Build a team of sales professionals. This is the hidden gem of passive income. There’s a starting commitment of time to learn about your market and how to close sales. Then you’ll need to create a team of salespeople. Every time they make a sale, you earn a portion of the profit. Once you’ve mastered the basics, the sky’s the limit for how much passive income you can potentially earn!

If having a passive income stirs your interest, let us know. Register for our FREE class this Saturday, February 13th at 2:30 PM EST to get ideas for your passive income opportunity and what things need to be part of your plan. Afterwards if you’re interested you can get a FREE review of your financial position, skills, and the opportunities available and see which one might work best for you!

Really we’re offering both of these items for free, no catch. Of course we’d love it if you find out that our first course offering is a great fit for you, but even if it isn’t you’ll still be eligible to get the free review. So go ahead and register and tell a friend or three!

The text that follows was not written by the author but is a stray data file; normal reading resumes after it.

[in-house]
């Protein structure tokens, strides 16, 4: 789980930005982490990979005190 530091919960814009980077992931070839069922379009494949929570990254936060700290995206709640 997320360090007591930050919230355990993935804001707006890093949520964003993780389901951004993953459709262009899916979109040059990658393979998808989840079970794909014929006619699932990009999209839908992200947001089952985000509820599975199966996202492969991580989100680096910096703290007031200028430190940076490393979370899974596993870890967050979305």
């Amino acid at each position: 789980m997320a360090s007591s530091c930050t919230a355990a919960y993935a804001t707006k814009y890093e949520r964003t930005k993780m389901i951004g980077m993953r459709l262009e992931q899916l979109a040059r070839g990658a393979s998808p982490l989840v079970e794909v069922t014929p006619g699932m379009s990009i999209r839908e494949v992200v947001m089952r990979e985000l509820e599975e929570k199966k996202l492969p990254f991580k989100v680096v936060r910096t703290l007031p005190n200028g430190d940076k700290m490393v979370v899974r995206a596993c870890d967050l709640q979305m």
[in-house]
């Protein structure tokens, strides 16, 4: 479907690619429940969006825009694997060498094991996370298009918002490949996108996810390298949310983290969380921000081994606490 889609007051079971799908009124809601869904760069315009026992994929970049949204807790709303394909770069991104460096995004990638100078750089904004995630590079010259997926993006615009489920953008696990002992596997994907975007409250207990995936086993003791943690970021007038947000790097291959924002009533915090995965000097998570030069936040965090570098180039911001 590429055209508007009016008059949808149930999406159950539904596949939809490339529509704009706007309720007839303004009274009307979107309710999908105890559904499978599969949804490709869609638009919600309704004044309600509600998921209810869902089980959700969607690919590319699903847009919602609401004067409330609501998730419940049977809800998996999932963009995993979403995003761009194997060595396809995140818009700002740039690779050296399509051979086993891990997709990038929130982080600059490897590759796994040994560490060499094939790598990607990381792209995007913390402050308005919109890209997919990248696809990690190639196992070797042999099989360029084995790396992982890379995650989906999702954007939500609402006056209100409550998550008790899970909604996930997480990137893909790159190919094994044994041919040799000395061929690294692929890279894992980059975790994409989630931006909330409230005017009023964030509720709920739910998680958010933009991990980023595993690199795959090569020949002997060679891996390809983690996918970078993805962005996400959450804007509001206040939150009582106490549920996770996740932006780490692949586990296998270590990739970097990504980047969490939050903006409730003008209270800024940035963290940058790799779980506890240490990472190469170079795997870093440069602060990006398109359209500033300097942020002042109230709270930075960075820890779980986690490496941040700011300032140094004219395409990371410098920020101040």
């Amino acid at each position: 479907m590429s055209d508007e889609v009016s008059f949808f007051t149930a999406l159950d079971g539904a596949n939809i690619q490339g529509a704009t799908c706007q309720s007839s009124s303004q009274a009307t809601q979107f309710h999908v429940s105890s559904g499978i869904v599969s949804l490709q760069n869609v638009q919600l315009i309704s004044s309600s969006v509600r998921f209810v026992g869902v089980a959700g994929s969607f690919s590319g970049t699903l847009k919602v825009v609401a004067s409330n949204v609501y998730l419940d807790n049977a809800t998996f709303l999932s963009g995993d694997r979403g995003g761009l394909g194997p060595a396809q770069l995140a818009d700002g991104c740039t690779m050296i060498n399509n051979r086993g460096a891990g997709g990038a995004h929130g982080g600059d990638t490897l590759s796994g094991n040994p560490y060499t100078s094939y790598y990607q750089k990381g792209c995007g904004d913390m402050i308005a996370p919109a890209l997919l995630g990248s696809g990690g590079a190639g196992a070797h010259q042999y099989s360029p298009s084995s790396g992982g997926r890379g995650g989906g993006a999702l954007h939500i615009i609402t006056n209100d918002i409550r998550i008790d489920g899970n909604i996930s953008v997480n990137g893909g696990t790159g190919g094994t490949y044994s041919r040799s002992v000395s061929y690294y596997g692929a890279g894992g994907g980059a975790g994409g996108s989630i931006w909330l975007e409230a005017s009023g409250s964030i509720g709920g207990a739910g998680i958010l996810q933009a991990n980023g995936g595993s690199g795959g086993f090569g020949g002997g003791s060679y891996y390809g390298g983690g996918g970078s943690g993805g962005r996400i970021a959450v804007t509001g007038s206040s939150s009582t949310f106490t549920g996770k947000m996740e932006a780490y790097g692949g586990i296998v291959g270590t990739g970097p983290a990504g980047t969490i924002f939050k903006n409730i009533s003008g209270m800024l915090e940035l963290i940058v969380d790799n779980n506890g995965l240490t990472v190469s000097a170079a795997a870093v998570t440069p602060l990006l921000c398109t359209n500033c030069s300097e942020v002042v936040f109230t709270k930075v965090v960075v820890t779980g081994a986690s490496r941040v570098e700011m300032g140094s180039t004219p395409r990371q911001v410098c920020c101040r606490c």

Opportunity Cost and Your Career

“Opportunity cost” refers to what you can potentially lose by choosing one option over another – even when you aren’t thinking about it.

Nearly every choice you make precludes something else that might have been.

Opportunity cost exists in everything from relationships to finances to career choices, but here we’ll focus on that last one. Over a lifetime, the cost of career decisions can be massive.

numbers money calculating calculation
Photo by Breakingpic on Pexels.com

The math
For opportunity costs that can be measured, usually in dollars, there’s even a math equation. (FYI, Ms. ME spent a few years as a Mathematics instructor.)

What I sacrifice / What I gain = Opportunity cost[i]